Once you are in Open, you do not have to continue doing the Single jig or Light jig. This is because these dance's are simple and are seen of a waste of time once you have reached this level. Despite this, you still need to practice them incase your dance teacher decides that next season they want you to go down a level for either experience (you aren't ready to be in the higher level) or because the competiton is too hard. Once in Open, the dance steps do become very hard as well. Only open dancers go to major feisanna such as the World Championships (held in different cities every year), the Europeans, American Nationals etcetera.
Championships are the competitions that take place in Open. They consist of 2 dances (the harder ones, exlained in above section) that competetors perform and depending on how well they are danced, and how highly they are marked upon these dances by edjudicators, the get recalled to dance a set dance. A set dance is a special dance made for you by your Irish dance teacher to traditional irish dancing tune (which is either played in Heavy jig beat or Hornpipe). This decides how you do in the overall competition. Basically, if you dance well enough in the first 2 dances, you get asked to dance again (to your set dance) and if you do well, you get a good place. This is easier said than done because set dances can go on for up to 2minutes 20seconds, which is hard when you put in everything.
Irish dancing has 2 different types of shoes that dance's are performed in. These are heavy or hard shoes and light or soft shoes (even though boys wear different light/soft shoes to girls). Sometimes the girls light shoes are called Gillies. The Reel, Single jig, Light jig and Slip jig are all in light shoe, with Heavy jig, Hornpipe and set dances all being in heavy shoes.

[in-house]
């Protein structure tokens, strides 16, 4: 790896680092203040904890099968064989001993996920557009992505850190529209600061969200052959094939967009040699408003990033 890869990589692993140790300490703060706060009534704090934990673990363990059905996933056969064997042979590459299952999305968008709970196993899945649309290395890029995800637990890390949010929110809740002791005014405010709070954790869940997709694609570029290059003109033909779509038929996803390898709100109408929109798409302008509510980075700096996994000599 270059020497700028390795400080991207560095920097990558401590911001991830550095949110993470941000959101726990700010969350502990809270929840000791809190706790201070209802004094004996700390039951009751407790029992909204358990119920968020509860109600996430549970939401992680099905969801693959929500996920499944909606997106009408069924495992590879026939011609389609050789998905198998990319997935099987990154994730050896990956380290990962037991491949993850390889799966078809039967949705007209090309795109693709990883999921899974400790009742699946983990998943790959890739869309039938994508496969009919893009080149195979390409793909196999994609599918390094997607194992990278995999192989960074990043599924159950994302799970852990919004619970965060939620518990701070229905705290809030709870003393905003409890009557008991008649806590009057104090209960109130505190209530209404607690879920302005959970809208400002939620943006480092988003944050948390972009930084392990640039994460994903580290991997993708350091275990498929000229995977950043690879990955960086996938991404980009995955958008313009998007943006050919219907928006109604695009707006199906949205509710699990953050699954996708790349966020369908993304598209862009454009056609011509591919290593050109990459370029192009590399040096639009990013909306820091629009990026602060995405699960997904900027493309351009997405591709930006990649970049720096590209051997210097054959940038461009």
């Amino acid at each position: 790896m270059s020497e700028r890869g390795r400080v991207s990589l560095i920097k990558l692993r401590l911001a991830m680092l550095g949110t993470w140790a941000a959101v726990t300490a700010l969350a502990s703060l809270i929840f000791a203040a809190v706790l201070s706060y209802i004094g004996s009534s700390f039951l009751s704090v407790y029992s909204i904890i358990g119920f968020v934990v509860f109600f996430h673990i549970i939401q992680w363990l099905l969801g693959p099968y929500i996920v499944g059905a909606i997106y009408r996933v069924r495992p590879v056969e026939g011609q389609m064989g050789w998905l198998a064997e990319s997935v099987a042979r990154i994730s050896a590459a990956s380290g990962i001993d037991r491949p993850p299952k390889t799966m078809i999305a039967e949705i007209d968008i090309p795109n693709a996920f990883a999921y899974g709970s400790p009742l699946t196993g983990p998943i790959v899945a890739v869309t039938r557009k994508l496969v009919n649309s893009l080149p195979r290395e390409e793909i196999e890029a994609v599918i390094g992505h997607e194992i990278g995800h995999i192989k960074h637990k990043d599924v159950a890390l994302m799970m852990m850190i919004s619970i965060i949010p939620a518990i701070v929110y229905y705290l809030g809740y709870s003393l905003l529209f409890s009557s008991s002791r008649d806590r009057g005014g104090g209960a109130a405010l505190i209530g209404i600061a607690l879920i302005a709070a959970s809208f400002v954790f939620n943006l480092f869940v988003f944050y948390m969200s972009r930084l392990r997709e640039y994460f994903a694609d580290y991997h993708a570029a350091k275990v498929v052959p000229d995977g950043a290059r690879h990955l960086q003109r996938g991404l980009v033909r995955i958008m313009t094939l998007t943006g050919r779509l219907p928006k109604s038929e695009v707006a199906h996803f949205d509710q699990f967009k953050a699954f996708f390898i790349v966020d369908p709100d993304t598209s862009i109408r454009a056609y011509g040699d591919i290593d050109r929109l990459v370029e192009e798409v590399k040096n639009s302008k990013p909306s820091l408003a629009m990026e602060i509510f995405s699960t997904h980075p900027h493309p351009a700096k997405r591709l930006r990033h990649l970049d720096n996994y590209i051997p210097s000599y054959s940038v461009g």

The actual Irish dance is the hardest part. It is very complex and has specific skills, moves and aspects that are different from any other dance. Light shoes have a leather sole and sides, with crossed laces from the toes to the nape of the ankle. In light shoe, you have to be very high on your toes, feet turned out, legs crossed, toes pointed, straight legs, along with shoulders back and arms in! This is easy once you have danced for a while, but many struggle with remembering everything once starting out. Once in Open, it isn't a case of doing all these things, just doing them better and sharper than any other apponents. Once you can do these things with ease, to a higher ability than any other competitions, this is when you win competitions. Heavy shoes are harder as they count more towards how you win and be a better dancer. This is because your set dance is in heavy shoe, and ultimately, the set dance decides your place in competiton. Heavy shoes consist of a fibre-glass tap and heel with leather on the soles and sides. They have a buckle and a bendy in the middle to allow dancers to go en point (like a ballet dancer) in dance's. While is heavy shoes, dancers treble, shuffle their feet bang, tap and go on their toes. These different movements make a variety of sounds which add to the effect of the dance. It is a common irish dance saying if the dancer makes good noise with their feet that they have 'feet for the radio'.